LAST YEAR COULD BE CALLED the year of the handout. For eight hours on Feb. 3, Denny’s restaurants gave away two million free Grand Slam Breakfasts—two pancakes, two eggs made to order, two sausage links and two strips of bacon. Snack-cake maker Little Debbie last fall gave away one million cupcakes (125,000 cartons holding eight cupcakes each. Yummy).
In between was a raft of freebies: free resumé printing in March at FedEx Office locations; free PC tune-ups at Staples stores from March through Apr. 4; ongoing free rides throughout Manhattan in the HSBC BankCab. And, in a weird twist on the idea, Domino’s inadvertently wound up giving away 11,000 free medium pizzas when someone typed in the word “bailout” into a promo code window for an online promotion the company had contemplated but never approved. Word spread faster than mozzarella on a hot pizza, and of course, Domino’s delivered on the offer. Even b-to-b brands are in on the act. AlterEcho, a new division of TechLaw, a consultancy that helps the government address environmental issues, is offering up to $50,000 of free consulting services to a business facing an environmental business challenge.
What’s this all about, Alfie? Are we really meant, as the song goes, to take more than we give? Or, are we meant to be kind? Or maybe just really good marketers, with an eye toward ROI. Denny’s free breakfasts brought in a tasty $50 million in news coverage for the restaurant chain, 47 million hits to its website and thousands of emails. Little Debbie’s fan base on Facebook in three weeks reportedly grew from 5,000 to 10 times that. Let’s put down our forks for a minute and take a closer look at the ROI of free.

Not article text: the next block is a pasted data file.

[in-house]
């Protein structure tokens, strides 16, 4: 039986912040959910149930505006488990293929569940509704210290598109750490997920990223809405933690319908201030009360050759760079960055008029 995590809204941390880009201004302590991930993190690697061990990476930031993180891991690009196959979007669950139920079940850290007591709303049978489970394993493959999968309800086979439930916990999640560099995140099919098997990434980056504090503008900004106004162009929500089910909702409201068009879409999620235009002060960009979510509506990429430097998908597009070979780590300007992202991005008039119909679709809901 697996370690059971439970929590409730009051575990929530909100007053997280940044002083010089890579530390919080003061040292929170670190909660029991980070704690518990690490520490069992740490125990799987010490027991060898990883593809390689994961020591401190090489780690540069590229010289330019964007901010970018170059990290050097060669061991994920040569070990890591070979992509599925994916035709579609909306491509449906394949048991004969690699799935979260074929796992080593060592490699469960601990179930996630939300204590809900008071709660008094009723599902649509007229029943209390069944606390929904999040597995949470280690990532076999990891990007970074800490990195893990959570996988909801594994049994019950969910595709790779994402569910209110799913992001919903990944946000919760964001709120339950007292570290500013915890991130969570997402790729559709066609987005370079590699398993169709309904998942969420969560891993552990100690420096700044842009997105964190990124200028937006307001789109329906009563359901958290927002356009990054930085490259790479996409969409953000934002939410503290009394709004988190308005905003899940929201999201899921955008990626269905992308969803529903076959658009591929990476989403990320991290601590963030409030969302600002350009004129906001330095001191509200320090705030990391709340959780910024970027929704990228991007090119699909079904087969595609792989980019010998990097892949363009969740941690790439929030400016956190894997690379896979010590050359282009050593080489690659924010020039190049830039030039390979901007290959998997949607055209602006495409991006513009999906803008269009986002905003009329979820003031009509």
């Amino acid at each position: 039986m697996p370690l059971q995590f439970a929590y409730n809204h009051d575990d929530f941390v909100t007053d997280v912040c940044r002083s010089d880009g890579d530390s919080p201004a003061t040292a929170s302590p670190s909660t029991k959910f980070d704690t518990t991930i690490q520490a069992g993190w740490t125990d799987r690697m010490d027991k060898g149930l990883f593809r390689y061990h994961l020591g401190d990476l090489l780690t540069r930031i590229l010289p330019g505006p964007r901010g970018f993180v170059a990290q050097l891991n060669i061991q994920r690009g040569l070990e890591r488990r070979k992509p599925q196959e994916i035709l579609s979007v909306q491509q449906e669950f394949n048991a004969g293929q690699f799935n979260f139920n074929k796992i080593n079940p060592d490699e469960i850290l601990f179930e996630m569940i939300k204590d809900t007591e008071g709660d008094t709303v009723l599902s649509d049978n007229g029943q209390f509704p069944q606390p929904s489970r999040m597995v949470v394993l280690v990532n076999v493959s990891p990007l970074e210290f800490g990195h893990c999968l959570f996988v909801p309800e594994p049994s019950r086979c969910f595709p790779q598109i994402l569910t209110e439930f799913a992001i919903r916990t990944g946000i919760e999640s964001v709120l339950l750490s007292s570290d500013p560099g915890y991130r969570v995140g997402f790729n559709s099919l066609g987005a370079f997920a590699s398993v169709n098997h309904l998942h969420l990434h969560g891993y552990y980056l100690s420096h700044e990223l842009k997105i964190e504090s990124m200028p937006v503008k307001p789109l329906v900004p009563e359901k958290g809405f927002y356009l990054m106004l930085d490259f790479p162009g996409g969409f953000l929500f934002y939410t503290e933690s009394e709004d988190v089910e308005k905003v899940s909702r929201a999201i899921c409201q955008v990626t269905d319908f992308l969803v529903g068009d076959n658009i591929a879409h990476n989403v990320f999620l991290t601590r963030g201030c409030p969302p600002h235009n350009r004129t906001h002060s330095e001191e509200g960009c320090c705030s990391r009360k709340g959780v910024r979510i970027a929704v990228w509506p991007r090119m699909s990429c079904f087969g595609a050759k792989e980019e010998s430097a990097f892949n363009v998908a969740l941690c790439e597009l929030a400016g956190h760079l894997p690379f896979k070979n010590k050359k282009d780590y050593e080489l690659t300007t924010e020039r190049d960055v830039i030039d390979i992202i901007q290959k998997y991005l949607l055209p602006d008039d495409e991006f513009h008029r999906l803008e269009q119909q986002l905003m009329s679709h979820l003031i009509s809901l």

Jill Molinari, director of technology marketing at Staples, agrees that the general public loves “free.” She explained, “These types of promotions are great at raising awareness and visibility and creating word-of-mouth buzz, but to be successful, you need to choose wisely and ensure the giveaway will drive a sustainable economic return for the organization in the long run.” So, how did Staples’ free PC tune-up program perform? “By evaluating overall sales lift in the category as well as the buying behavior of customers taking advantage of the program, we saw an increase in overall awareness in our technology services business, which is one of our fastest growing categories in retail,” she says. “While we can’t attribute our growth entirely to the free tune-up promotion, it certainly does help.”
Ditto for HSBC, which measures how many rides are given in its vintage Checker BankCab, events attended, materials distributed and impressions generated. “But the true success of this campaign is demonstrated by the consumer and employee feedback we receive,” says Neil Brazil, vp-public affairs at HSBC. “We know that many customers and non-customers who ride in the cab have either started or increased their relationship with us after an encounter with the BankCab (and he’s got the letters to prove it!), but the objective is to increase awareness and demonstrate the brand attributes of HSBC.”
At AlterEcho, ROI was one of the first considerations before launching its $50,000 Sustainable Business Boost Award, which was a means of getting the new division in front of clients it had been working with and of meeting new commercial ones. The award, which will be distributed in 2010, will help the company build currency and win a client right off the bat. “We factored in the costs of our marketing and the costs of our labor,” says Mark Heaney, vp at AlterEcho. “It’s not a direct cash return, but because of this relationship there could be future assignments from the winner and who they connect us to.” EM